Designs are include the basic idea, the proportions, dimensions, materials, colors, finish, from a rough sketch or Sketch Up program.

Woodworking plans are like Norm Abrams says ....a dimensioned or measured drawing. In the center of Wood magazine you'll find plans for the featured project. Very few woodworking projects aside from architectural or production facilities use blue prints.
Some of us here us NO plans, just a rough sketch with some dimensions. Some times the length of the plank we start with determine the long dimensions of the project. It's hard to stretch wood. :yes:
 
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Discussion Starter · #15 ·
Welcome to the forum. :thumbsup:

Blue prints are usually for construction of houses etc.

Plans and designs may be similar but in my opinion plans would be detailed drawings and directions for woodworking projects such as jewelry boxes, benches, tables and chairs etc.

Designs I think of as more of a art thing. However they may be similar to less detailed plans.

You say your a newbie but can you give a little more detail. Types of tools you have or have experience with? What type of wood working are you interested in? Etc.
Thanks so much for this informative response. I am literally a beginner. I've been reading woodworking magazines for the past several years. I haven't purchased any tools or anything yet because I didn't want to hop in and get the wrong things - and waste money. So I figured I'd read a lot first, get on forums like this, ask questions, find out where to get comprehensive plans and designs and THEN buy my tools and materials.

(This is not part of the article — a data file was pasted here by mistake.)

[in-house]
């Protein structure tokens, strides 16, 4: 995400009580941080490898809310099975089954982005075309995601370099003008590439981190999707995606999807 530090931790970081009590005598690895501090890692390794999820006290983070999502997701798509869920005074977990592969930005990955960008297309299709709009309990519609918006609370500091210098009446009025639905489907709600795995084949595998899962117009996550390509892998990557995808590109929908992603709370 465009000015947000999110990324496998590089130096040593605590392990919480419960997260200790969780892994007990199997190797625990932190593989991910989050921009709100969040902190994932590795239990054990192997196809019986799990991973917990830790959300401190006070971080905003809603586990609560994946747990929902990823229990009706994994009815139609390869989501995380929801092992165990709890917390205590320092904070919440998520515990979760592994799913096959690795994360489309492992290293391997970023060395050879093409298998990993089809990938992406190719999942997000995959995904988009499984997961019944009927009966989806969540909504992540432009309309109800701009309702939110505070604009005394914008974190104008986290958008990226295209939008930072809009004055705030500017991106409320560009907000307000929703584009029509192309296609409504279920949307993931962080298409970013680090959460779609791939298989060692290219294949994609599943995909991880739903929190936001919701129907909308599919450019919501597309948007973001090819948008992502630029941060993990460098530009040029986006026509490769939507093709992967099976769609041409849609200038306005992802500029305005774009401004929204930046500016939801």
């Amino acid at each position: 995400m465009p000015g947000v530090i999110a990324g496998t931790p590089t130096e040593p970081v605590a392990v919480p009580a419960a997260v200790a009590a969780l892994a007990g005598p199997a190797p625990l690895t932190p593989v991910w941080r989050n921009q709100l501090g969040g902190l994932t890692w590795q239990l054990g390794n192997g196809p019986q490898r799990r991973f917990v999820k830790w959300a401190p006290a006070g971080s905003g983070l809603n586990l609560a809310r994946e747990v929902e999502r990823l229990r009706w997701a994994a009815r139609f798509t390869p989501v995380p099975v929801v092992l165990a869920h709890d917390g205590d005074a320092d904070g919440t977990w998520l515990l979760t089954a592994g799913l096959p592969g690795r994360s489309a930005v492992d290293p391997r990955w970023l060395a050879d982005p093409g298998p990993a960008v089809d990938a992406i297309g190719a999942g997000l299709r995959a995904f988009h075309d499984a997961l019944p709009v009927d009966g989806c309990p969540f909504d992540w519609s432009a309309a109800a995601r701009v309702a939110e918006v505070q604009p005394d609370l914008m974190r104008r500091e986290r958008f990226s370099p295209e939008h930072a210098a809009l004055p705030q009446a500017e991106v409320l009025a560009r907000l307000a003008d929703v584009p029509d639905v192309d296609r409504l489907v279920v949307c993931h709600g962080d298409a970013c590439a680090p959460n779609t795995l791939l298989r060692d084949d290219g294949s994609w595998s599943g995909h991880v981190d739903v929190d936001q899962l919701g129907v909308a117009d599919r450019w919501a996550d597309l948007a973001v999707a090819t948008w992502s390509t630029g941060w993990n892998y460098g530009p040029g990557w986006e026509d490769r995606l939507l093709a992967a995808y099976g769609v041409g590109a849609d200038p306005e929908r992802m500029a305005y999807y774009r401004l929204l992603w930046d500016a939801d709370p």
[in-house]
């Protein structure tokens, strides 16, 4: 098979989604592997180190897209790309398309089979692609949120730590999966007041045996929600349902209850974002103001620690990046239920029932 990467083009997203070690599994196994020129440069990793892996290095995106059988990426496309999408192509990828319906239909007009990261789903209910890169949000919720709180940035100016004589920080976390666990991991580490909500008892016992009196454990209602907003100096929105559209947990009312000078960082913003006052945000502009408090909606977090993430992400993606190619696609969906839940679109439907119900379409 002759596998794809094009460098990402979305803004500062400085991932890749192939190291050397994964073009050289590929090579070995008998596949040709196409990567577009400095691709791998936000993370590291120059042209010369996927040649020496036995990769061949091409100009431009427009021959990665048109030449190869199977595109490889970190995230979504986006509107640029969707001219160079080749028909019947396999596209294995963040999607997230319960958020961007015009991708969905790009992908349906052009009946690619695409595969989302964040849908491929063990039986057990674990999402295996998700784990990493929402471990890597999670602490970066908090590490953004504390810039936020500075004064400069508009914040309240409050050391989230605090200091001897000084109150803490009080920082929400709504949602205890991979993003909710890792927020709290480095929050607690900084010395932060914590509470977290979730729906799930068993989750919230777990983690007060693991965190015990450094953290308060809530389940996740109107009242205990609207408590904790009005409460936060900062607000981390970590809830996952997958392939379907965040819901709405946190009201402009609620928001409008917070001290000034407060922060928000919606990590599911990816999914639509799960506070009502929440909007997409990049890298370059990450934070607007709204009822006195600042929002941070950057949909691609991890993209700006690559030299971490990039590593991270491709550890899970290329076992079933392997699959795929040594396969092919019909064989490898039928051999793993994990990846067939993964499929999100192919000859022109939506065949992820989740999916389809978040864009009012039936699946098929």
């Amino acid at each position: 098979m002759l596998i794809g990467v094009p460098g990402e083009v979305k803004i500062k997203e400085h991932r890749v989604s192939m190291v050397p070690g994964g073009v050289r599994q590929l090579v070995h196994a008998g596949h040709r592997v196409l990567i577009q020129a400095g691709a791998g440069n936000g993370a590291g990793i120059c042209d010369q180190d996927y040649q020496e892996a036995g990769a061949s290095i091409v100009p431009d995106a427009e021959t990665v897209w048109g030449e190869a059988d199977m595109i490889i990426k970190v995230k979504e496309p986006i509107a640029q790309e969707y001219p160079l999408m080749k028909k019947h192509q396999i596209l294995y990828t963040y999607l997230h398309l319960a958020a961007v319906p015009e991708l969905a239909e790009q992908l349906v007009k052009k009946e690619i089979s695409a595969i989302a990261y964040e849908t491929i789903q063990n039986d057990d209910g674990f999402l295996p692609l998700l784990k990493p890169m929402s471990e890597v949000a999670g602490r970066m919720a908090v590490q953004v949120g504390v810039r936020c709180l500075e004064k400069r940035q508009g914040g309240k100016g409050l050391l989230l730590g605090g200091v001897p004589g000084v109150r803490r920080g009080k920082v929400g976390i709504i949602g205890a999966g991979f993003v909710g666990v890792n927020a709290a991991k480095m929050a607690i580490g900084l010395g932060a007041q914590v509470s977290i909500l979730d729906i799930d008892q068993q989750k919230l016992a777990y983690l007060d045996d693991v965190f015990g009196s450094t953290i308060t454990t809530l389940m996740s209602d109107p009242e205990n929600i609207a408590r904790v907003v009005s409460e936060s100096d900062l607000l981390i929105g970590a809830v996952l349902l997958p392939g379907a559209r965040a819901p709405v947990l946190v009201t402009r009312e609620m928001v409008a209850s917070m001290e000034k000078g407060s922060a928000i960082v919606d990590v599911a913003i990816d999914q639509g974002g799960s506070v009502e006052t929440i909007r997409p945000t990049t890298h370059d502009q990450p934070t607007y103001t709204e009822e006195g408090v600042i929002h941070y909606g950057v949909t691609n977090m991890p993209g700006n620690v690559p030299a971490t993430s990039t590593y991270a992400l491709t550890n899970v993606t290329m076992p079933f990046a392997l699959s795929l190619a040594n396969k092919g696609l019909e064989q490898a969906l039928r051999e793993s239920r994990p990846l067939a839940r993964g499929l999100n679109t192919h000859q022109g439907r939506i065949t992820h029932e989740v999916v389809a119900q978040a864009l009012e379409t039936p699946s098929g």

I LOVE crafting smaller ornate objects like the "Welcome" sign someone sent me when I joined (I'm sorry I'm typing so I can't look at your name without getting off this post); train cars and butterflies (see attached) and less ornate objects like boomerangs, spice racks, birdhouses,
 

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Discussion Starter · #17 ·
Welcome to the forum. :thumbsup:

Blue prints are usually for construction of houses etc.

Plans and designs may be similar but in my opinion plans would be detailed drawings and directions for woodworking projects such as jewelry boxes, benches, tables and chairs etc.

Designs I think of as more of a art thing. However they may be similar to less detailed plans.

You say your a newbie but can you give a little more detail. Types of tools you have or have experience with? What type of wood working are you interested in? Etc.

Thanks for the distinction. So something like an AutoCAD would be used to create blue prints for things like houses, facilities - correct? And blueprints pertain to houses or any kind of building - right?

So for my first project, do you think I should start with the butterfly I attached as a picture (it's very ornate) or something much simpler?
 

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I LOVE crafting smaller ornate objects like the "Welcome" sign someone sent me when I joined (I'm sorry I'm typing so I can't look at your name without getting off this post); train cars and butterflies (see attached) and less ornate objects like boomerangs, spice racks, birdhouses,
Here's my opinion regarding the different types of woodworking which covers a range of activities.

Crafting is the beginning where a lot of folks start out. Simple hand or power tools, maybe a jigsaw or small bandsaw or scrollsaw.

DIY projects moves up in scale and require larger tools and equipment. Generally a circular saw, miter saw or job site table saw is used.

General woodworking is the creation of basic shapes, usually rectangular, with simple joints, butts, laps, dados etc. The use of hand tools or power tools including a table saw, jointer and planer.
A large finishing sander like a dual drum or wide belt while expensive, can be a part of the basic or advanced woodworkers tools.

Fine woodworking gets into advanced joinery, mortise and tenon, dovetails, bent laminations for curves, inlays, veneering etc.